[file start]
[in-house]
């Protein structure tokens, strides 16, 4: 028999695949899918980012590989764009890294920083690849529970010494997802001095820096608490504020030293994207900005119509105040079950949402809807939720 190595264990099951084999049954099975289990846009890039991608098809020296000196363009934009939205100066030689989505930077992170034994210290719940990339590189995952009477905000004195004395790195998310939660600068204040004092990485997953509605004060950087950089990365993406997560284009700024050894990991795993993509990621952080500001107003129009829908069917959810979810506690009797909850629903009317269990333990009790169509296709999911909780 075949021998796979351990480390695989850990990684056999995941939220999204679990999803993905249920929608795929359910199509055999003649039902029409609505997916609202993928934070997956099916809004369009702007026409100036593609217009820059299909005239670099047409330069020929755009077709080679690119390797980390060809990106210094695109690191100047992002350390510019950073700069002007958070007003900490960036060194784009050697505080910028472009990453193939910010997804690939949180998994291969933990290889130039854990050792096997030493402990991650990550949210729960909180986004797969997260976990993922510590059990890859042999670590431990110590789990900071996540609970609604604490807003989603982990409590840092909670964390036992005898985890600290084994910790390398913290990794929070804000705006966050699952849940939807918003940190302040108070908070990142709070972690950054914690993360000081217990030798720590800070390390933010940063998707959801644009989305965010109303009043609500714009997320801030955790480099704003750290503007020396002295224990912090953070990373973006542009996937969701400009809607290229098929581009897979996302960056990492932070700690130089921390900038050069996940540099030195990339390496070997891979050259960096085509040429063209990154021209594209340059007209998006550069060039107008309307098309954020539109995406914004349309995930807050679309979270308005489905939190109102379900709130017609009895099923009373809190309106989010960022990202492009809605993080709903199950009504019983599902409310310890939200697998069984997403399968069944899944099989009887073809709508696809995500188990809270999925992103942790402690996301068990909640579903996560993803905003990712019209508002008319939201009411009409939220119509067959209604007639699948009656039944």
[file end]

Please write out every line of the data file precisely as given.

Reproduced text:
[in-house]
């Protein structure tokens, strides 16, 4: 028999695949899918980012590989764009890294920083690849529970010494997802001095820096608490504020030293994207900005119509105040079950949402809807939720 190595264990099951084999049954099975289990846009890039991608098809020296000196363009934009939205100066030689989505930077992170034994210290719940990339590189995952009477905000004195004395790195998310939660600068204040004092990485997953509605004060950087950089990365993406997560284009700024050894990991795993993509990621952080500001107003129009829908069917959810979810506690009797909850629903009317269990333990009790169509296709999911909780 075949021998796979351990480390695989850990990684056999995941939220999204679990999803993905249920929608795929359910199509055999003649039902029409609505997916609202993928934070997956099916809004369009702007026409100036593609217009820059299909005239670099047409330069020929755009077709080679690119390797980390060809990106210094695109690191100047992002350390510019950073700069002007958070007003900490960036060194784009050697505080910028472009990453193939910010997804690939949180998994291969933990290889130039854990050792096997030493402990991650990550949210729960909180986004797969997260976990993922510590059990890859042999670590431990110590789990900071996540609970609604604490807003989603982990409590840092909670964390036992005898985890600290084994910790390398913290990794929070804000705006966050699952849940939807918003940190302040108070908070990142709070972690950054914690993360000081217990030798720590800070390390933010940063998707959801644009989305965010109303009043609500714009997320801030955790480099704003750290503007020396002295224990912090953070990373973006542009996937969701400009809607290229098929581009897979996302960056990492932070700690130089921390900038050069996940540099030195990339390496070997891979050259960096085509040429063209990154021209594209340059007209998006550069060039107008309307098309954020539109995406914004349309995930807050679309979270308005489905939190109102379900709130017609009895099923009373809190309106989010960022990202492009809605993080709903199950009504019983599902409310310890939200697998069984997403399968069944899944099989009887073809709508696809995500188990809270999925992103942790402690996301068990909640579903996560993803905003990712019209508002008319939201009411009409939220119509067959209604007639699948009656039944």